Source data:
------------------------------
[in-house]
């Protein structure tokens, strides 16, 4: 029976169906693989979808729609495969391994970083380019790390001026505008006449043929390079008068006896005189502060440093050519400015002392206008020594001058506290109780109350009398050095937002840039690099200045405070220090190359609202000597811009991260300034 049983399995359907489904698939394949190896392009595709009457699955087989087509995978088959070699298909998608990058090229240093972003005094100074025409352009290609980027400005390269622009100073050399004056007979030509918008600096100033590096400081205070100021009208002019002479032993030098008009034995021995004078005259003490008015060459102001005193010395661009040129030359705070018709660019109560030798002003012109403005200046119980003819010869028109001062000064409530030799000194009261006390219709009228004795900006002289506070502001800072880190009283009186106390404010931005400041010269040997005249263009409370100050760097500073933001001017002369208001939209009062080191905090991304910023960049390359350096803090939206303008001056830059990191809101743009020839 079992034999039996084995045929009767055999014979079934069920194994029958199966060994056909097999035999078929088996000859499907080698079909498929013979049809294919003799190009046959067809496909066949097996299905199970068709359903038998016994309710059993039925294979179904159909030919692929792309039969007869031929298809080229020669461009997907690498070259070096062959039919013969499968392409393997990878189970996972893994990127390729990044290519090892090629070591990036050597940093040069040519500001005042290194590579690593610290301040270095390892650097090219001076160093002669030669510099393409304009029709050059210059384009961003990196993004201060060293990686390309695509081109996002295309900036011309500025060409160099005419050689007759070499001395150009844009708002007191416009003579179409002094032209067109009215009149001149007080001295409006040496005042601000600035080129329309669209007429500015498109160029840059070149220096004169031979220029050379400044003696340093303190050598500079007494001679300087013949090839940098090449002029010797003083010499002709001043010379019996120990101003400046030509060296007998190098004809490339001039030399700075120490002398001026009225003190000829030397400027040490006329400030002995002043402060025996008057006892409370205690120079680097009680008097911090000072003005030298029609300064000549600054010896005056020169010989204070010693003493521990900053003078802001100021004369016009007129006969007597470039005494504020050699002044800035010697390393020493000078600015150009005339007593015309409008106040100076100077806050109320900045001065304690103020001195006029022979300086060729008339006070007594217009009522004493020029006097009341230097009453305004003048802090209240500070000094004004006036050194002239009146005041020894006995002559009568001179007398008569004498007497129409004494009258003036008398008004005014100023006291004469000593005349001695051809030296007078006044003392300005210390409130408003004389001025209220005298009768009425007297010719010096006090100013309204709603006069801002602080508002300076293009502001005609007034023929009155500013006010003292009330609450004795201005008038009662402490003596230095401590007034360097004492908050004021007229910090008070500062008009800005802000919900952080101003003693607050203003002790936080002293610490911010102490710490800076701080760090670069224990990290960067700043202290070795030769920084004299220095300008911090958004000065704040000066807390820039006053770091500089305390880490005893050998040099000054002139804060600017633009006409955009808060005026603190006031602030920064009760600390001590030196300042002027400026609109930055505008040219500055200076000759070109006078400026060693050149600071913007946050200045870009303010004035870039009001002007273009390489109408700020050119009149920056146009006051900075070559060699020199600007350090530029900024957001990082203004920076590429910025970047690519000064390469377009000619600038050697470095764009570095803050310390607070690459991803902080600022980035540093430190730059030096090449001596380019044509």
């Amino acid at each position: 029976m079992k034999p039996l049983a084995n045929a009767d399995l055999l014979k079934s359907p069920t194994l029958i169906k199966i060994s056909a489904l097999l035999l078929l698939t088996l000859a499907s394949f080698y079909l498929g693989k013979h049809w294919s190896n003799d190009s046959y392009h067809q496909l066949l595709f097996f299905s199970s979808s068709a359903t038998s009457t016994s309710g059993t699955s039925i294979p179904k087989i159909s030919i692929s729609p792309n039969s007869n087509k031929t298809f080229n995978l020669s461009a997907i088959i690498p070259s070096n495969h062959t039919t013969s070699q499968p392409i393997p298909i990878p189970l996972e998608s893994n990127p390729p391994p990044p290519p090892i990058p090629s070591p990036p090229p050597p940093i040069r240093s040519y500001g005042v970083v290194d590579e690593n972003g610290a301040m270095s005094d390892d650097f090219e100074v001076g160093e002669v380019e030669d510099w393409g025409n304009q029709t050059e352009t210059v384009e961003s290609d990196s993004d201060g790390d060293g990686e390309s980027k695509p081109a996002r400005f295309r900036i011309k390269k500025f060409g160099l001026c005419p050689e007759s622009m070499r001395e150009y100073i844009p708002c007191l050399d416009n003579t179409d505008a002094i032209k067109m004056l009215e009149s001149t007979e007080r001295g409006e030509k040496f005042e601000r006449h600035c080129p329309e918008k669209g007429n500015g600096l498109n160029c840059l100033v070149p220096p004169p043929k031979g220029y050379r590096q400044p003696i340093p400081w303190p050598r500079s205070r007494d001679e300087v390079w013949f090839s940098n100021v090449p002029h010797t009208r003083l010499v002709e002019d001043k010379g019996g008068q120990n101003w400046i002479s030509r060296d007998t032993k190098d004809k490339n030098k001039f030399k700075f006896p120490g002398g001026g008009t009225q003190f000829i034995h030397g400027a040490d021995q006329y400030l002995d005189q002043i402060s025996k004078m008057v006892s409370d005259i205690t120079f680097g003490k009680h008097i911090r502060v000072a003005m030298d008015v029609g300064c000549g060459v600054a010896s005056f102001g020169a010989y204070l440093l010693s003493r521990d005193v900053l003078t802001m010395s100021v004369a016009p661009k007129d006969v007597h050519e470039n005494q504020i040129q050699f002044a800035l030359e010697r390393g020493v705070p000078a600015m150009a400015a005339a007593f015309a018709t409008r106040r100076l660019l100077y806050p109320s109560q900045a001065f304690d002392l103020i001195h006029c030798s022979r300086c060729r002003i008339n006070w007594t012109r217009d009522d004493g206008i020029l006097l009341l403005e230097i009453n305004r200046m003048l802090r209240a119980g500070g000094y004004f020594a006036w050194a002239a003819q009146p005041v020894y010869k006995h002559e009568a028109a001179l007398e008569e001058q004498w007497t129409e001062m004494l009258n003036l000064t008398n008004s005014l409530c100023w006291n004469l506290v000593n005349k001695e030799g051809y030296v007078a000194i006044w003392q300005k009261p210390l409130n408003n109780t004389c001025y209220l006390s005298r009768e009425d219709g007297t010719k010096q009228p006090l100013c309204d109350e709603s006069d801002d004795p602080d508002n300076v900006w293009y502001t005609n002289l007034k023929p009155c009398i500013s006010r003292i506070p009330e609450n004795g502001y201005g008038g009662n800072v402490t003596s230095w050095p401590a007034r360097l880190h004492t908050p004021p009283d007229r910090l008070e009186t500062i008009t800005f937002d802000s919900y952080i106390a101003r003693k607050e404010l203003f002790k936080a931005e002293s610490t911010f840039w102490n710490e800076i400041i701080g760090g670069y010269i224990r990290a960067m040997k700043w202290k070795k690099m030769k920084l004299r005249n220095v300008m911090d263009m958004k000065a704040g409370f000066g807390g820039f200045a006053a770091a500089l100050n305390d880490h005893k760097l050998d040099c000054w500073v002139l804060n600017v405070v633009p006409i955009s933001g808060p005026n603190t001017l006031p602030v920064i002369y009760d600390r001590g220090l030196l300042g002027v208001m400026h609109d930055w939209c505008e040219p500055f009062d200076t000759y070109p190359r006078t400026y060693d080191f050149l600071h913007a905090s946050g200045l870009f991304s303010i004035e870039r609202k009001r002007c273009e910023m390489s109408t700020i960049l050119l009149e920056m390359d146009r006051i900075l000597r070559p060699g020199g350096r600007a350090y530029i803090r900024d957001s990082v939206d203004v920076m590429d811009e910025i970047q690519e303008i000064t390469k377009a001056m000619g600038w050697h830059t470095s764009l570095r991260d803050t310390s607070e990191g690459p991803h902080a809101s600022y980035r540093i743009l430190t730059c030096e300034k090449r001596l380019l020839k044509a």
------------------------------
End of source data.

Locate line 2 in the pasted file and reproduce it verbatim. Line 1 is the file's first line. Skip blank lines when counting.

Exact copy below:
């Protein structure tokens, strides 16, 4: 029976169906693989979808729609495969391994970083380019790390001026505008006449043929390079008068006896005189502060440093050519400015002392206008020594001058506290109780109350009398050095937002840039690099200045405070220090190359609202000597811009991260300034 049983399995359907489904698939394949190896392009595709009457699955087989087509995978088959070699298909998608990058090229240093972003005094100074025409352009290609980027400005390269622009100073050399004056007979030509918008600096100033590096400081205070100021009208002019002479032993030098008009034995021995004078005259003490008015060459102001005193010395661009040129030359705070018709660019109560030798002003012109403005200046119980003819010869028109001062000064409530030799000194009261006390219709009228004795900006002289506070502001800072880190009283009186106390404010931005400041010269040997005249263009409370100050760097500073933001001017002369208001939209009062080191905090991304910023960049390359350096803090939206303008001056830059990191809101743009020839 079992034999039996084995045929009767055999014979079934069920194994029958199966060994056909097999035999078929088996000859499907080698079909498929013979049809294919003799190009046959067809496909066949097996299905199970068709359903038998016994309710059993039925294979179904159909030919692929792309039969007869031929298809080229020669461009997907690498070259070096062959039919013969499968392409393997990878189970996972893994990127390729990044290519090892090629070591990036050597940093040069040519500001005042290194590579690593610290301040270095390892650097090219001076160093002669030669510099393409304009029709050059210059384009961003990196993004201060060293990686390309695509081109996002295309900036011309500025060409160099005419050689007759070499001395150009844009708002007191416009003579179409002094032209067109009215009149001149007080001295409006040496005042601000600035080129329309669209007429500015498109160029840059070149220096004169031979220029050379400044003696340093303190050598500079007494001679300087013949090839940098090449002029010797003083010499002709001043010379019996120990101003400046030509060296007998190098004809490339001039030399700075120490002398001026009225003190000829030397400027040490006329400030002995002043402060025996008057006892409370205690120079680097009680008097911090000072003005030298029609300064000549600054010896005056020169010989204070010693003493521990900053003078802001100021004369016009007129006969007597470039005494504020050699002044800035010697390393020493000078600015150009005339007593015309409008106040100076100077806050109320900045001065304690103020001195006029022979300086060729008339006070007594217009009522004493020029006097009341230097009453305004003048802090209240500070000094004004006036050194002239009146005041020894006995002559009568001179007398008569004498007497129409004494009258003036008398008004005014100023006291004469000593005349001695051809030296007078006044003392300005210390409130408003004389001025209220005298009768009425007297010719010096006090100013309204709603006069801002602080508002300076293009502001005609007034023929009155500013006010003292009330609450004795201005008038009662402490003596230095401590007034360097004492908050004021007229910090008070500062008009800005802000919900952080101003003693607050203003002790936080002293610490911010102490710490800076701080760090670069224990990290960067700043202290070795030769920084004299220095300008911090958004000065704040000066807390820039006053770091500089305390880490005893050998040099000054002139804060600017633009006409955009808060005026603190006031602030920064009760600390001590030196300042002027400026609109930055505008040219500055200076000759070109006078400026060693050149600071913007946050200045870009303010004035870039009001002007273009390489109408700020050119009149920056146009006051900075070559060699020199600007350090530029900024957001990082203004920076590429910025970047690519000064390469377009000619600038050697470095764009570095803050310390607070690459991803902080600022980035540093430190730059030096090449001596380019044509």